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MicroBench Maker: Reproduce, Reuse, Improve
Event Type
Workshop
Tags
Online Only
Accelerator-based Architectures
Applications
Computational Science
Emerging Technologies
Extreme Scale Comptuing
File Systems and I/O
Heterogeneous Systems
Parallel Programming Languages and Models
Performance
Scientific Computing
Software Engineering
Registration Categories
W
TimeMonday, 15 November 20212:20pm - 2:40pm CST
LocationOnline
DescriptionBenchmarking is one of the fundamental methods for analyzing the performance of computational processes or threads. In the domain of high-performance computing, benchmarks are essential to assess computer systems; e.g., the TOP500 or the Green500 benchmarks are used to define the performance of machines.

We address the problem of benchmarking MPI code. A common benchmarking pattern is to repetitively execute a specific code block and to take the start and the finish timestamp of each run of this code block, where iterations are logically separated using a barrier operation. Although this benchmarking scheme is very simple, it may lead to wrong conclusions, especially if the runtime of the code under investigation is very short, e.g., a reduction operation. In such scenarios, precise and reproducible measurements require accurate process synchronization methods and low overhead clocks.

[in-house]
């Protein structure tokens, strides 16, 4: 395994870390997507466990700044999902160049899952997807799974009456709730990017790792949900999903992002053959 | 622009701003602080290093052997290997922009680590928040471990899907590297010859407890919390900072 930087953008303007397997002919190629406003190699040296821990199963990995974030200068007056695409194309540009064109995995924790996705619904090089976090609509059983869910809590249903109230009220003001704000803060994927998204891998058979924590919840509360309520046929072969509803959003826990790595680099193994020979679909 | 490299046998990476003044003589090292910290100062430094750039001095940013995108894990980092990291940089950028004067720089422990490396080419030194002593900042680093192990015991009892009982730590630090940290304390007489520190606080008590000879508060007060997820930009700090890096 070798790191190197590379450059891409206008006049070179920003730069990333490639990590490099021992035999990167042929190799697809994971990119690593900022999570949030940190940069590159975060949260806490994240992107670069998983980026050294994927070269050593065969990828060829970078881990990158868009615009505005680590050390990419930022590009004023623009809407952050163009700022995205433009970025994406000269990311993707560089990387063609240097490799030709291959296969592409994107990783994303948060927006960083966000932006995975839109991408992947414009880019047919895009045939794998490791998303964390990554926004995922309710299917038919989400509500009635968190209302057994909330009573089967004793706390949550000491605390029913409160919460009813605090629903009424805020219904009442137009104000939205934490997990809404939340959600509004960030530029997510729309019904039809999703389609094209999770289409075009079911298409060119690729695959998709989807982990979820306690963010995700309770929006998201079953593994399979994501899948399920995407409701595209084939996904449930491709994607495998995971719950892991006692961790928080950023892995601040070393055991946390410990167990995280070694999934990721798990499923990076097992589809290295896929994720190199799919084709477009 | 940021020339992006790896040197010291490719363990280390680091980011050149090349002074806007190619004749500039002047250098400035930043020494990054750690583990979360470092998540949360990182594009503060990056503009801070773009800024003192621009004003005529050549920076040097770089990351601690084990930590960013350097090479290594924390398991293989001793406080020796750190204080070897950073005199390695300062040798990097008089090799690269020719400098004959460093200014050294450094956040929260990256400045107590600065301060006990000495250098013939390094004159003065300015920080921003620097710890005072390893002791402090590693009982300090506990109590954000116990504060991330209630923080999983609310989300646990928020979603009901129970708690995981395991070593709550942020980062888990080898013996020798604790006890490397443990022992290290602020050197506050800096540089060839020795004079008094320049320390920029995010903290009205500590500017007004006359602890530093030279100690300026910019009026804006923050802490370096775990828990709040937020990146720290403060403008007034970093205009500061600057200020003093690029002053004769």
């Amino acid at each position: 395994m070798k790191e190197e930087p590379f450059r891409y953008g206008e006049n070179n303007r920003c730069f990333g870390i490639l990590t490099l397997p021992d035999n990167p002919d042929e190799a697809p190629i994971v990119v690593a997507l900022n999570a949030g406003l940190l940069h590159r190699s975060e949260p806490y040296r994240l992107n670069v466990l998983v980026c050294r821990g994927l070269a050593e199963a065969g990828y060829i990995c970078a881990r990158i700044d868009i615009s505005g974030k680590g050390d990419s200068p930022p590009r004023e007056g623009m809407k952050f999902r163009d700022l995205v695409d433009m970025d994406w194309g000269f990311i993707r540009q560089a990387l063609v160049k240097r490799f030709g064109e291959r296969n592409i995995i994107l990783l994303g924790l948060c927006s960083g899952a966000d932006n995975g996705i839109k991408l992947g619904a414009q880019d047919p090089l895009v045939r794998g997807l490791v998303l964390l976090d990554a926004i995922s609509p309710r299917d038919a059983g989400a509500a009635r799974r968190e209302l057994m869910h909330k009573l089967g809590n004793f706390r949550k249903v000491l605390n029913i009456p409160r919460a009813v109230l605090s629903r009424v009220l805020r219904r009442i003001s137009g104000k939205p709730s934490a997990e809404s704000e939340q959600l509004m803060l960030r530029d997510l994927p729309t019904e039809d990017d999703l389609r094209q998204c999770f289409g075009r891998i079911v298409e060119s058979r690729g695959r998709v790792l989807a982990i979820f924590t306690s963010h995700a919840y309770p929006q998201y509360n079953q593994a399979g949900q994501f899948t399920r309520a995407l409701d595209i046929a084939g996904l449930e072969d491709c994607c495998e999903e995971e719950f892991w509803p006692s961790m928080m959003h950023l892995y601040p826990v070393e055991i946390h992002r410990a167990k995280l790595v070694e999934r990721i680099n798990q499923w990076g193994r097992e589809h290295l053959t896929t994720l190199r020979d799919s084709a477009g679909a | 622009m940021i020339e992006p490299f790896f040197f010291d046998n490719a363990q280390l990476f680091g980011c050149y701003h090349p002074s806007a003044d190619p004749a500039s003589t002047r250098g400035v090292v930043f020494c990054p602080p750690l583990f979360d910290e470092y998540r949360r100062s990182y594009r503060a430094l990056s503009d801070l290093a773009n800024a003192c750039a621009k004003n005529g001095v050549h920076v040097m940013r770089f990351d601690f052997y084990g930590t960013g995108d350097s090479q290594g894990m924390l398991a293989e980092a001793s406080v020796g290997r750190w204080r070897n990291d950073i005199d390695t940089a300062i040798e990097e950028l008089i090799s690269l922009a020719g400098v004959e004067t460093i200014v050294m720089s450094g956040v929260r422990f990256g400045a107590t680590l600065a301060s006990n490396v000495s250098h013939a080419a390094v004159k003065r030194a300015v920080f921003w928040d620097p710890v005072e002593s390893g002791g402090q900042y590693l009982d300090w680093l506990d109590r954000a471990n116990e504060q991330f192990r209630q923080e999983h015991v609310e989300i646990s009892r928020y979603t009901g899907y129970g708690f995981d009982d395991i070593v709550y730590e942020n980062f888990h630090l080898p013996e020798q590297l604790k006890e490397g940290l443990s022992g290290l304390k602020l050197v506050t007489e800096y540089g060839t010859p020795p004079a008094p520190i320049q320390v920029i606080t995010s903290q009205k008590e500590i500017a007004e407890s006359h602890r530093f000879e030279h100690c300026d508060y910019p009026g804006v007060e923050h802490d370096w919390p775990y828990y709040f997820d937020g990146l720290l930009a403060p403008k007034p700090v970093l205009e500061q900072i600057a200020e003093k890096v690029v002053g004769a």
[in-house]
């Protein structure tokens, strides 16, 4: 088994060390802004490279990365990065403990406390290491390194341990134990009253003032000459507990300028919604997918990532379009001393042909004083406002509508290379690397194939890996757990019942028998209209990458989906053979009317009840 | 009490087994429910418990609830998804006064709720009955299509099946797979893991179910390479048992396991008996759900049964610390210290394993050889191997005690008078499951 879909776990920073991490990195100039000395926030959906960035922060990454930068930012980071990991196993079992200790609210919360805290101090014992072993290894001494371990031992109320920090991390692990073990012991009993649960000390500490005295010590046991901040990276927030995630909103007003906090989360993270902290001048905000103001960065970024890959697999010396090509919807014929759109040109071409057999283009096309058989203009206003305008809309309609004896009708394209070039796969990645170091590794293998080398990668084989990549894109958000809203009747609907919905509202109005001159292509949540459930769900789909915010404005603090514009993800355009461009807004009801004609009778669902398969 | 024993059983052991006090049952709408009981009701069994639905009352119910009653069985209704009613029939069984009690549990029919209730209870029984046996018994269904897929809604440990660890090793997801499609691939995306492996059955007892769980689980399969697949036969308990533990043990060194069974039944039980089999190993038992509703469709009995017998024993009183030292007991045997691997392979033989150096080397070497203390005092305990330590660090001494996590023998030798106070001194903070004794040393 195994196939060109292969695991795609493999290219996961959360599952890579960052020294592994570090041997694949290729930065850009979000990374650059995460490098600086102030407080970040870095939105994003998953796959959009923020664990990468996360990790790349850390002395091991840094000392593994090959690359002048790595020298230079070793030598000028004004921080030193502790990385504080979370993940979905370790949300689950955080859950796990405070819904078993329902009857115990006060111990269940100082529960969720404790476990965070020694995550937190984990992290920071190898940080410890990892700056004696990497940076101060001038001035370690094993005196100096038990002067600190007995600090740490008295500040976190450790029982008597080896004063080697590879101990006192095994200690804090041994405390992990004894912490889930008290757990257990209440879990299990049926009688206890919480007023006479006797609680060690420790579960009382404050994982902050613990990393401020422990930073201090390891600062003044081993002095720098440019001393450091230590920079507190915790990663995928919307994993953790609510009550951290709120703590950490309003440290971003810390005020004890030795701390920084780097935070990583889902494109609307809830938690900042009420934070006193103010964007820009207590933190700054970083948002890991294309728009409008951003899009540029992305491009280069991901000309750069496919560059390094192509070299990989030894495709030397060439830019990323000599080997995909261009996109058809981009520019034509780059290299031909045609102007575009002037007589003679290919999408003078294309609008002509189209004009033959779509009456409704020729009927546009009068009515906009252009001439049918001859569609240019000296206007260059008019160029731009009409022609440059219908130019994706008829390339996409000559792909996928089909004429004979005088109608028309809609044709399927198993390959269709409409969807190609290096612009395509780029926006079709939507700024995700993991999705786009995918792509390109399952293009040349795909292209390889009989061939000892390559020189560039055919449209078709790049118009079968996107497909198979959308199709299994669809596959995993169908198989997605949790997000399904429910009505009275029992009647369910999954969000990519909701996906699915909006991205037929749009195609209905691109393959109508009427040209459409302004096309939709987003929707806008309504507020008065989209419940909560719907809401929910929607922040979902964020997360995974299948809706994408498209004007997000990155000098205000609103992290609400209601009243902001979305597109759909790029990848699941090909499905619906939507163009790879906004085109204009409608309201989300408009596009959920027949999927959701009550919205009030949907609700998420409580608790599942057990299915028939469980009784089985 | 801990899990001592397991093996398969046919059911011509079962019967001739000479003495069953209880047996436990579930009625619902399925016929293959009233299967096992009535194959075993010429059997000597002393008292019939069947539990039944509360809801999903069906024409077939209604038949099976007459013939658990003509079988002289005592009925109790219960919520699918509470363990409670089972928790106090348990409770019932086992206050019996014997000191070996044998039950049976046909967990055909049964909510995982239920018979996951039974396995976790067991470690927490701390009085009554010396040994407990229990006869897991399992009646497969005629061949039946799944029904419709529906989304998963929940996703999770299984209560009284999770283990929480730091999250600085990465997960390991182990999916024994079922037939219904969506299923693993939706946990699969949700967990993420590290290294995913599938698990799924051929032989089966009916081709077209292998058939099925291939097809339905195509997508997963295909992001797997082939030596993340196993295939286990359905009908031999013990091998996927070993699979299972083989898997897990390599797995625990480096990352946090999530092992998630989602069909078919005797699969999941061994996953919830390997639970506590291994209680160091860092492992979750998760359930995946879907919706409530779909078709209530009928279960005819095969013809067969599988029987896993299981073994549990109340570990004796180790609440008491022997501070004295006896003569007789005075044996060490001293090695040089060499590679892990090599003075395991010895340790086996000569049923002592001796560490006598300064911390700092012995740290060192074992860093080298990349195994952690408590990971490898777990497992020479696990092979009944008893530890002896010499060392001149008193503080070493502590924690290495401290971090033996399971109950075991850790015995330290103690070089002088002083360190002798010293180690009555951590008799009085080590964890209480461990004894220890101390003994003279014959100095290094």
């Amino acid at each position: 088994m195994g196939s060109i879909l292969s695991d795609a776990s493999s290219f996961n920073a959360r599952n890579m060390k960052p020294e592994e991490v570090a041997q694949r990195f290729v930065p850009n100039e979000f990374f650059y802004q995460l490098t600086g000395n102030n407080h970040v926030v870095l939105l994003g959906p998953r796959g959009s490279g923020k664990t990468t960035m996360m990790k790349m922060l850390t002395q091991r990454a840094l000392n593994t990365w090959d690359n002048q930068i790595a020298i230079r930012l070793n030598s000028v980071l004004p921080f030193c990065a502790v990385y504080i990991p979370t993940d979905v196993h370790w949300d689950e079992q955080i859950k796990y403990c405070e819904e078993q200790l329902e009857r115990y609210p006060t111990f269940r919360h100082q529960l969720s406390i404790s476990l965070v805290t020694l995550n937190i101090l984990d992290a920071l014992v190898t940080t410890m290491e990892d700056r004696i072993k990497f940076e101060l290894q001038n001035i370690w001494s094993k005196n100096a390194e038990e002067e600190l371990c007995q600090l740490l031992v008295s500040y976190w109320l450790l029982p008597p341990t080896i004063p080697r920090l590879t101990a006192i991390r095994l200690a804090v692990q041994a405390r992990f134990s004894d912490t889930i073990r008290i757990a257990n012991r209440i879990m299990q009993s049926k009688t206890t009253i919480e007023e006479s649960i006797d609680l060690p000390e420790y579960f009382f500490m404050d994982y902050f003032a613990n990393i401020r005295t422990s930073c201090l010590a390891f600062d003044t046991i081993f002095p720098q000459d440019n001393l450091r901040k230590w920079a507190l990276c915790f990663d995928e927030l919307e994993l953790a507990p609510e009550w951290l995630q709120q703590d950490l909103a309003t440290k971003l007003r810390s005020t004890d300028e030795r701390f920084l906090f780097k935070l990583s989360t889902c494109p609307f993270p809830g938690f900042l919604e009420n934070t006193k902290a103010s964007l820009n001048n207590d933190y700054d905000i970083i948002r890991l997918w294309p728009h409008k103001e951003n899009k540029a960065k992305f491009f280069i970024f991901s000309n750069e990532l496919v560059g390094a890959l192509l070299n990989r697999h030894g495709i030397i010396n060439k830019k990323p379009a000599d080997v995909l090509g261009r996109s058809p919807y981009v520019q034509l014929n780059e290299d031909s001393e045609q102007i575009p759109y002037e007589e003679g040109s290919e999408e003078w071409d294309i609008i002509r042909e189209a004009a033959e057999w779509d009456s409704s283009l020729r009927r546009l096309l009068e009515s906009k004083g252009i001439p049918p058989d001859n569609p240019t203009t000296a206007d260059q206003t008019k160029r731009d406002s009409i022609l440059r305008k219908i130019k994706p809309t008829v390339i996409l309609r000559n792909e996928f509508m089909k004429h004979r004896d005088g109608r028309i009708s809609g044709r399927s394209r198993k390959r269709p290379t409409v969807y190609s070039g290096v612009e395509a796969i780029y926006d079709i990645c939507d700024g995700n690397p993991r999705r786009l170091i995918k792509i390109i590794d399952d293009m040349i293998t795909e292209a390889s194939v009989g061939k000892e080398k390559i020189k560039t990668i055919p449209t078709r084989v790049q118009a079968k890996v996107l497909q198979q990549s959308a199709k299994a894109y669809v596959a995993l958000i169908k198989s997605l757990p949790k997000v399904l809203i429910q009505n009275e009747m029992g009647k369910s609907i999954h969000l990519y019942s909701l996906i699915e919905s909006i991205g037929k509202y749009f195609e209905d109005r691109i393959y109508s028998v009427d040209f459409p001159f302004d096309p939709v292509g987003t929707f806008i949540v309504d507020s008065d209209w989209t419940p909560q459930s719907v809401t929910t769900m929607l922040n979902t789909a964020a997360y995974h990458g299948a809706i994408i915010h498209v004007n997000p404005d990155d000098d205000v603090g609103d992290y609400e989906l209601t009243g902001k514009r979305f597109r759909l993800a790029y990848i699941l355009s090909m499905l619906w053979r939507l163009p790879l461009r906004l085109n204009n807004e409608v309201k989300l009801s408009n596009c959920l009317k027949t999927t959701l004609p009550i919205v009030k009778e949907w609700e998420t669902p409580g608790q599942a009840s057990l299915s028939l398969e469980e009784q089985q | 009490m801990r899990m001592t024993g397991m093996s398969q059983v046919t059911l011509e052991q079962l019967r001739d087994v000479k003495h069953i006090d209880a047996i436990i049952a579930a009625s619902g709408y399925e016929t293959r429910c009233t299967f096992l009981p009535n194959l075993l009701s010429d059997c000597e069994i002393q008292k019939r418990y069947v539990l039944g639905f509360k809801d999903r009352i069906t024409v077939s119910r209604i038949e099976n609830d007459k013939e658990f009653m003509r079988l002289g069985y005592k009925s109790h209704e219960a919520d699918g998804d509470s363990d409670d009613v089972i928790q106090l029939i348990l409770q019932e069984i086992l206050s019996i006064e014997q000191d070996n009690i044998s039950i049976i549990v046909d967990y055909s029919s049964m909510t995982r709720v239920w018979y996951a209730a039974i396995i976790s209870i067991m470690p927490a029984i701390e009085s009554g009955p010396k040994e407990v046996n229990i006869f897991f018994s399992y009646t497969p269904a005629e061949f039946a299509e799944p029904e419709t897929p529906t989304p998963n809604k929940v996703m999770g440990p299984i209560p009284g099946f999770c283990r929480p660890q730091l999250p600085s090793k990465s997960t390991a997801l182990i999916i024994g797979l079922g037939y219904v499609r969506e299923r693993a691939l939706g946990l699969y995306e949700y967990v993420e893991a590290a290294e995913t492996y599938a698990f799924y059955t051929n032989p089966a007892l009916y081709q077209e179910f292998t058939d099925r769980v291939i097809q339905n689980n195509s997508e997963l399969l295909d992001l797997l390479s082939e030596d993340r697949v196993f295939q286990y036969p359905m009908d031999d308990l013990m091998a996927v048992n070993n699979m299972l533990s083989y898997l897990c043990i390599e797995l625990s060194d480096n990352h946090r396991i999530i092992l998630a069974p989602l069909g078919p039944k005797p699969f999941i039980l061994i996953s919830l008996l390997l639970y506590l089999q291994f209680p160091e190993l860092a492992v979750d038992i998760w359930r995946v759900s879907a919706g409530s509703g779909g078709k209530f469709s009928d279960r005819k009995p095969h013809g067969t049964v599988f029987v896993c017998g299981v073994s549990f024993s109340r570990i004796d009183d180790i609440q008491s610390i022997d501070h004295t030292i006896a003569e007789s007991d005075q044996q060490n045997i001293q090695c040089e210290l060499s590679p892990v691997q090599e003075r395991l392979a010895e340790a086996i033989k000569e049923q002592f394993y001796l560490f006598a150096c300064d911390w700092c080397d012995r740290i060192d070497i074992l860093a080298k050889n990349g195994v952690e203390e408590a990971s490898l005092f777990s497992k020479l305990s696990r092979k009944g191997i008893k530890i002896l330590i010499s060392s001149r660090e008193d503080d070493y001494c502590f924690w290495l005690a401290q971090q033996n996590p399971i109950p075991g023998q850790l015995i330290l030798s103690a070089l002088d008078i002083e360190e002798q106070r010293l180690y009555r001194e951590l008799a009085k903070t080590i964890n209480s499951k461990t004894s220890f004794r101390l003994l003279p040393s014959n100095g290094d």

We present a library-based approach to MPI benchmarking. Our library can be used to conduct precise measurements without having to reinvent the benchmarking wheel. This novel library is based on the ReproMPI benchmark and supports source code annotations. An experimenter can add annotations to lines of code that should be benchmarked. This annotated code is then transformed into a benchmark code, which allows for a clear separation of concerns, as the algorithm designer can define the test scenarios while the benchmarking expert conducts experiments independently. We show the general applicability of our approach in different use cases. In one particular study, we replace all timing and synchronization code from a well-known OSU micro-benchmark with our benchmark annotations. We demonstrate that the resulting code allows the benchmark options to be tailored to permit a fine-grained performance inspection.
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